35 Years of Stories
In celebration of our 35th Anniversary we want to share the stories of the people who have been such an integral part of Between Friends. Throughout our birthday year, we’ll be featuring amazing individuals that have helped shape our organization and make it what it is today!
Jake & Nick’s Last Day of Camp Through Their Mom’s Eyes
A heart-felt Open Letter to Between Friends from a long-time member parent.
Elvia & Tamara Twa
When Elvia Twa was looking for activities to occupy her 10 year old daughter, Tamara, during the summer days she worked, she fortuitously stumbled upon Between Friends’ Camp Bonaventure. That summer in 1992, Tamara went to Camp Bonaventure for the very first time and she loved it so much she went for the next eight weeks straight! Tamara attended Camp Bonaventure for as many weeks as they possibly allowed. She was instantly comfortable at Camp, which, in turn, eased any worries Elvia had about leaving her each day.
Tamara, now 36 years old, was born with Holt-Oram Syndrome which affects her bones, as well as her heart. For many years, her mobility had been good enough to walk and she was able to run around with her peers at Camp Bonaventure. As her bones weakened, Tamara had to transition to using a wheelchair, which Elvia feared would mean the end of her life.
Elvia recalls getting a phone call from Tamara one day, just letting her know that she was at the mall. By herself! In her wheelchair! Elvia claims she almost had a heart attack. She realized then and there that Tamara had gained this incredible confidence and independence she credits to her time at Between Friends. “Tamara has had so many positive experiences at Between Friends, everyone always treats her well” Elvia explains “Because of that she goes everywhere by herself in her wheelchair.” At 36, Tamara is an active member of Between Friends Adventurers programs, participating in trips and excursions each year. She’s learned life skills and how to be organized, pack her own meds, think outside the box and has gained confidence to overcome her fear of trying new things. In Jasper, when she feared traversing the Skywalk, the support and encouragement of her Between Friends leaders and friends helped her overcome her fear and experience this wonderful Canadian landmark. Elvia doesn’t believe Tamara would have the fortitude to go forth and try new things as she has since learning and growing in confidence at Between Friends.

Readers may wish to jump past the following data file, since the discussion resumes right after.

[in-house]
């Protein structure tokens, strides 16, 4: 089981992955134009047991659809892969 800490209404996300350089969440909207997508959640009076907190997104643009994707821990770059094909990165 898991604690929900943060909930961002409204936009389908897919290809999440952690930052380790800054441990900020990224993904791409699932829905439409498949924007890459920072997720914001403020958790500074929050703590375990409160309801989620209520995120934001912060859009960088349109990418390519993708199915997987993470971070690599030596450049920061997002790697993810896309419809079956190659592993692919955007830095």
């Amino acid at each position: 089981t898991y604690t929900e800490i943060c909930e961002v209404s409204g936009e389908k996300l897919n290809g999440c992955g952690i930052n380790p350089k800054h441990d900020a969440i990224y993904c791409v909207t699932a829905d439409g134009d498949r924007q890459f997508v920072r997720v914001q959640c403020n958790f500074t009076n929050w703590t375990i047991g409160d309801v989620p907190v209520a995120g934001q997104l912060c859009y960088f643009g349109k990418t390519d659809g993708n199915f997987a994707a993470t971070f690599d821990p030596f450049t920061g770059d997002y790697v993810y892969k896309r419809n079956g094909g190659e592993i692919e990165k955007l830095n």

Elvia insists Between Friends’ tagline should be “no person left behind”, something she witnessed after Tamara’s transition into a wheelchair. On a Rocky Mountain excursion, the leaders didn’t hesitate to push Tamara’s wheelchair through the snow to keep her included.